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A Roanoke task force charged with developing a new voting precinct plan says too many voters are not informed.
Tuesday, June 4, 2013
Many initial opponents to a plan to redraw Roanoke’s voting precincts were won over once they understood that reducing the number from 32 to 20 will help balance voters among precincts and better distribute poll books, voting machines and workers. All were factors leading to a very long, tiring and emotionally charged presidential Election Day last fall.
The plan has survived a thorough vetting and minor tweaking and was unanimously endorsed by a special task force whose members were appointed because of their diverse political and societal viewpoints. If a better plan exists that respects natural boundaries, keeps districts compact and does not split delegate, senatorial or congressional districts, no one has offered it.
Roanoke City Council on Monday finally agreed to move forward with the task force’s revision to the Roanoke Electoral Board’s plan by having an ordinance prepared to change the 1967 precinct map, which has grown more flawed and inequitable as the decades passed. Objections, though, still will follow. Already Mayor David Bowers and Councilman Sherman Lea stand ready to vote against. Not to the map, but to vague charges that polling places might be inaccessible.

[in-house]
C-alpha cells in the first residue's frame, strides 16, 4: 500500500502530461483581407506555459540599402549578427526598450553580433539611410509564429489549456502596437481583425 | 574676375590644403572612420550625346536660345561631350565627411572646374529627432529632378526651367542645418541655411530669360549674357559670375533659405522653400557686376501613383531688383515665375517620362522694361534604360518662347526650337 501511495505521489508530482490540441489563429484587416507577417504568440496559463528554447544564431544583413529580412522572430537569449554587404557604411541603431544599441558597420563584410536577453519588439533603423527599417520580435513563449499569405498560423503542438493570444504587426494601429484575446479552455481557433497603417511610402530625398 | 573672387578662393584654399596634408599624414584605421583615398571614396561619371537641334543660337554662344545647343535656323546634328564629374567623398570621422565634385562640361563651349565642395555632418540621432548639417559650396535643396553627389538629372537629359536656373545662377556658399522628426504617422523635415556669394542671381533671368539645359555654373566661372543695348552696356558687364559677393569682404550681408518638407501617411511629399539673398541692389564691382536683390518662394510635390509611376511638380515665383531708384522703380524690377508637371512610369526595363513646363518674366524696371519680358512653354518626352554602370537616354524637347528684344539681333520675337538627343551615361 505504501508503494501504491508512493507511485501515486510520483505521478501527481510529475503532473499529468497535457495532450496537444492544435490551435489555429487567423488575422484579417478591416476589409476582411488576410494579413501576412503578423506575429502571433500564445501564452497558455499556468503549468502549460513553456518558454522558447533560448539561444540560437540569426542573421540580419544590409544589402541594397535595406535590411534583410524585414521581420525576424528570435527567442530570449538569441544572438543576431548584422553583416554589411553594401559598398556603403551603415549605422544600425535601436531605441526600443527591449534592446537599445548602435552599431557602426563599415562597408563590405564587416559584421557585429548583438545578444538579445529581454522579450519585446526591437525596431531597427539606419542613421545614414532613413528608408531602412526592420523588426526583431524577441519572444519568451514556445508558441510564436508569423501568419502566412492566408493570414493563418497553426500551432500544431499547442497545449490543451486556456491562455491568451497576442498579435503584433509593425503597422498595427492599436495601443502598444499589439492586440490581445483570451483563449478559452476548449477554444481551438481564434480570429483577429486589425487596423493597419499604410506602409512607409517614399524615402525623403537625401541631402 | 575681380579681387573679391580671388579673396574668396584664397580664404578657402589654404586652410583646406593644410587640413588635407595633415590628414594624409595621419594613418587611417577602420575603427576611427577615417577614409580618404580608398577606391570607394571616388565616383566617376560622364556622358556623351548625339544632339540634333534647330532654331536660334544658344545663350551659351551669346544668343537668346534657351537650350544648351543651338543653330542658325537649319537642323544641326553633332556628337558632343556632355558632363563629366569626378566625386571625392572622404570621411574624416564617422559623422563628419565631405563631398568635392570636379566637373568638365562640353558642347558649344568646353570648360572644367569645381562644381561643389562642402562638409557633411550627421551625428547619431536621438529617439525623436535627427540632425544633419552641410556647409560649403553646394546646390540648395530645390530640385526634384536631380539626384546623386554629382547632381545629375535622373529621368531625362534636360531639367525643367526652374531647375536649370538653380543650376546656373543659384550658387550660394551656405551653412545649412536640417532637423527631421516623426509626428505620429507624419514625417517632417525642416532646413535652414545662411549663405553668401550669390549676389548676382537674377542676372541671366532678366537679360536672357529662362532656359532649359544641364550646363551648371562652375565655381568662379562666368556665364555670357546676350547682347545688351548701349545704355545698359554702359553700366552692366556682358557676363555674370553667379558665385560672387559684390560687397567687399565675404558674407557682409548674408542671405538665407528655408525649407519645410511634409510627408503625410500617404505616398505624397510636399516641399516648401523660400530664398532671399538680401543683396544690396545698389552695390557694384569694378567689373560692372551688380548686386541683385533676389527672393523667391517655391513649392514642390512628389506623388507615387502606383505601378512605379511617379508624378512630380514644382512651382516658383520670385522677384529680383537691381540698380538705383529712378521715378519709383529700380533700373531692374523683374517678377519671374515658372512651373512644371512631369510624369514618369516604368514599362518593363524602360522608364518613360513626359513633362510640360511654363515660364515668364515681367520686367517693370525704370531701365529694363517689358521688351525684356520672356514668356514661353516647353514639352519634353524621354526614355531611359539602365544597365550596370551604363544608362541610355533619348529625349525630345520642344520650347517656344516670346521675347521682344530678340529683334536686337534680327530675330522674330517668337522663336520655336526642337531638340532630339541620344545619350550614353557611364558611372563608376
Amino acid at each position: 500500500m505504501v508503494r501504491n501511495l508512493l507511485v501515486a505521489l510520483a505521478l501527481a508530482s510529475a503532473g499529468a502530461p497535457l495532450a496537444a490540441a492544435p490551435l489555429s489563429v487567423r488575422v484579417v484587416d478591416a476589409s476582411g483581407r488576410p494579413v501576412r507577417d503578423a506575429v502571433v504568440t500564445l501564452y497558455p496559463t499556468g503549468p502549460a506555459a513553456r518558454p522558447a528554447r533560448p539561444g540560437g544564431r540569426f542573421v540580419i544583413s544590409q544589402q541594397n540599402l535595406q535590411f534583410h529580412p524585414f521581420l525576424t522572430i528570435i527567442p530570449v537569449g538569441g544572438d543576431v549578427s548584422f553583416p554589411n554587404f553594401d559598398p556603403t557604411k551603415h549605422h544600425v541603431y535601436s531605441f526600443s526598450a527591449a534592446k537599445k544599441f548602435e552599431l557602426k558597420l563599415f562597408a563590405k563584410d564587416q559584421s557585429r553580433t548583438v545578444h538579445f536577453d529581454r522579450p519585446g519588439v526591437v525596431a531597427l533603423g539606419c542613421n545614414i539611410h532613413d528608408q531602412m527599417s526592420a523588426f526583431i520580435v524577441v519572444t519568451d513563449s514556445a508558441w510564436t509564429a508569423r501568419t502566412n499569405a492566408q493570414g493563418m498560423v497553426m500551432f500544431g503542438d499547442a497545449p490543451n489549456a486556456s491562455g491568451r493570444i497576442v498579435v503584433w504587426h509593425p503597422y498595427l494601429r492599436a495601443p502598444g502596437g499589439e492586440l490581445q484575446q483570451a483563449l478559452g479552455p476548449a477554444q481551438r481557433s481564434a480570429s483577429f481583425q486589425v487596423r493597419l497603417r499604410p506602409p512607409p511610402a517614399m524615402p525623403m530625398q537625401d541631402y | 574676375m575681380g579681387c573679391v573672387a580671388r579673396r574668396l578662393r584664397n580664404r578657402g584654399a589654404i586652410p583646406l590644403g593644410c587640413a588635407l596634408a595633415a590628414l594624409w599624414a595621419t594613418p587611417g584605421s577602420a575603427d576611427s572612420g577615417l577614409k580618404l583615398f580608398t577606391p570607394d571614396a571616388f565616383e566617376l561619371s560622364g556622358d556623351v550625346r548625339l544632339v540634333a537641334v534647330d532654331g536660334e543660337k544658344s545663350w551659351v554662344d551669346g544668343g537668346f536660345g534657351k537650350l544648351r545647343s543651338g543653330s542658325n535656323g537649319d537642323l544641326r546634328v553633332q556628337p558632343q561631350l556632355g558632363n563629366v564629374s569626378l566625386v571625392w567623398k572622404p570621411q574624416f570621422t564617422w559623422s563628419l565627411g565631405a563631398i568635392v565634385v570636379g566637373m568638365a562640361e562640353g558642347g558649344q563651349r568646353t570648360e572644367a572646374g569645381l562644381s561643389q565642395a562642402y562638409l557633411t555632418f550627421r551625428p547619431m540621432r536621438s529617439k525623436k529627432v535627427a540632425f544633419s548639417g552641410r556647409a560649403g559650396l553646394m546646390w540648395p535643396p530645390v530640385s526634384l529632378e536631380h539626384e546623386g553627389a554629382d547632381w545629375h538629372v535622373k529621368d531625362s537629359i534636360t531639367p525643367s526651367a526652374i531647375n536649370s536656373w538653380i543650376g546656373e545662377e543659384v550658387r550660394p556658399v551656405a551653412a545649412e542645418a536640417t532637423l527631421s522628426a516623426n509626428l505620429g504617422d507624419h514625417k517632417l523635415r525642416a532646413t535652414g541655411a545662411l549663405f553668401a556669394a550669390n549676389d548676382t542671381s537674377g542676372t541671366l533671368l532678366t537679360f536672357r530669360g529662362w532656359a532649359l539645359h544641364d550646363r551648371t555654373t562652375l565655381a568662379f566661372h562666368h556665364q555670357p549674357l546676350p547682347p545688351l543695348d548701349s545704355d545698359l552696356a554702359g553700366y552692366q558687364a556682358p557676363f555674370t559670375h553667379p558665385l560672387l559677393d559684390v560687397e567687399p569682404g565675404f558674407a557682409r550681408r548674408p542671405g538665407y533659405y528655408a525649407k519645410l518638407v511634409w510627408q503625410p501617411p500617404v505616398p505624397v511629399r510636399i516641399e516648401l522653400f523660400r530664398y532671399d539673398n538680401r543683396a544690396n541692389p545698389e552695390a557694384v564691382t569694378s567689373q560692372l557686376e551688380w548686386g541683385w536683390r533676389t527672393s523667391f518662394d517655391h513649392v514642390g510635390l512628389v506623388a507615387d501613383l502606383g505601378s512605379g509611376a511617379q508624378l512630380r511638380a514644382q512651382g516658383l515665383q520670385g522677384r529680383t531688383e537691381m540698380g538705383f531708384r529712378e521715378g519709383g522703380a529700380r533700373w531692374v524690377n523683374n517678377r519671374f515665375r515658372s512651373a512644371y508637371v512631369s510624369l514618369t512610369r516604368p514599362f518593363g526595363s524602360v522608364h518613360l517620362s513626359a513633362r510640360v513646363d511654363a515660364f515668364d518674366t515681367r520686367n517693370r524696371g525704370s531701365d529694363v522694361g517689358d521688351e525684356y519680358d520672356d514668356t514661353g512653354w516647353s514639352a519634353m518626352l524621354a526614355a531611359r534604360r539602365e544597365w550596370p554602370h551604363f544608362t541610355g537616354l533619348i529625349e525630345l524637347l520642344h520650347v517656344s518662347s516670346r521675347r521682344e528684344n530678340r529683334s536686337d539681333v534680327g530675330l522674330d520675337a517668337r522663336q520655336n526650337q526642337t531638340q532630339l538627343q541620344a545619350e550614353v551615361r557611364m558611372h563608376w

A few things: Too many polling places now are hard to reach, are not served by Valley Metro, are not friendly to the disabled and have too few places to park and seats for voters to rest. Having fewer precincts will actually ease this strain, as the electoral board will have better choices to make within the new precincts. Council members truly concerned about getting voters to the polls can work with Valley Metro to have longer and more varied runs during election days.
But most of all, council and the electoral board could do a much better job informing voters about the process. The task force found that too many residents were unaware that they could have qualified to vote an absentee ballot, rather than stand in line; they were unaware of curb-side assistance and did not understand they did not need to be physically present to vote.
An intensive education program will be required to have better informed voters, no matter where they cast their ballot.
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